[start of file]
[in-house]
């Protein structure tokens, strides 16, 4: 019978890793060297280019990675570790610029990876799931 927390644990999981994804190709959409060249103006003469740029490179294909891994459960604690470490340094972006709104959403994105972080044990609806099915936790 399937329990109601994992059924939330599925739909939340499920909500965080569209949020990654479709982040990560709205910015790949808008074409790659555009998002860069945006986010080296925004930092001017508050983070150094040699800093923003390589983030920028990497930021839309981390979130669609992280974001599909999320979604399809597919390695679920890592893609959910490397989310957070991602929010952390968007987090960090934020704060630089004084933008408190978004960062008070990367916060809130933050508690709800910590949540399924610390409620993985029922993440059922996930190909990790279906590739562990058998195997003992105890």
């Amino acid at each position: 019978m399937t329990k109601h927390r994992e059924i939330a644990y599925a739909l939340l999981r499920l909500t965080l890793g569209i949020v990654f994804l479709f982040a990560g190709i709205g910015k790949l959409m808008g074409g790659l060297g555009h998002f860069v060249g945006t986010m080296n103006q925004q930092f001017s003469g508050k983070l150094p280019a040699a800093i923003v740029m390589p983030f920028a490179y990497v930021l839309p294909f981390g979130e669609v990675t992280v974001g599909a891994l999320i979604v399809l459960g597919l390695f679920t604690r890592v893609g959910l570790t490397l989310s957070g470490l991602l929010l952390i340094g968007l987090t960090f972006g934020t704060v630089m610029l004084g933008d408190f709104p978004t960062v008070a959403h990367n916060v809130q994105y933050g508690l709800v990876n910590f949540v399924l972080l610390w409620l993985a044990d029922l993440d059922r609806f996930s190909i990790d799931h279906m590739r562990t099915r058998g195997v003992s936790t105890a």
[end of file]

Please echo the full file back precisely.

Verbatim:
[in-house]
């Protein structure tokens, strides 16, 4: 019978890793060297280019990675570790610029990876799931 927390644990999981994804190709959409060249103006003469740029490179294909891994459960604690470490340094972006709104959403994105972080044990609806099915936790 399937329990109601994992059924939330599925739909939340499920909500965080569209949020990654479709982040990560709205910015790949808008074409790659555009998002860069945006986010080296925004930092001017508050983070150094040699800093923003390589983030920028990497930021839309981390979130669609992280974001599909999320979604399809597919390695679920890592893609959910490397989310957070991602929010952390968007987090960090934020704060630089004084933008408190978004960062008070990367916060809130933050508690709800910590949540399924610390409620993985029922993440059922996930190909990790279906590739562990058998195997003992105890």
């Amino acid at each position: 019978m399937t329990k109601h927390r994992e059924i939330a644990y599925a739909l939340l999981r499920l909500t965080l890793g569209i949020v990654f994804l479709f982040a990560g190709i709205g910015k790949l959409m808008g074409g790659l060297g555009h998002f860069v060249g945006t986010m080296n103006q925004q930092f001017s003469g508050k983070l150094p280019a040699a800093i923003v740029m390589p983030f920028a490179y990497v930021l839309p294909f981390g979130e669609v990675t992280v974001g599909a891994l999320i979604v399809l459960g597919l390695f679920t604690r890592v893609g959910l570790t490397l989310s957070g470490l991602l929010l952390i340094g968007l987090t960090f972006g934020t704060v630089m610029l004084g933008d408190f709104p978004t960062v008070a959403h990367n916060v809130q994105y933050g508690l709800v990876n910590f949540v399924l972080l610390w409620l993985a044990d029922l993440d059922r609806f996930s190909i990790d799931h279906m590739r562990t099915r058998g195997v003992s936790t105890a």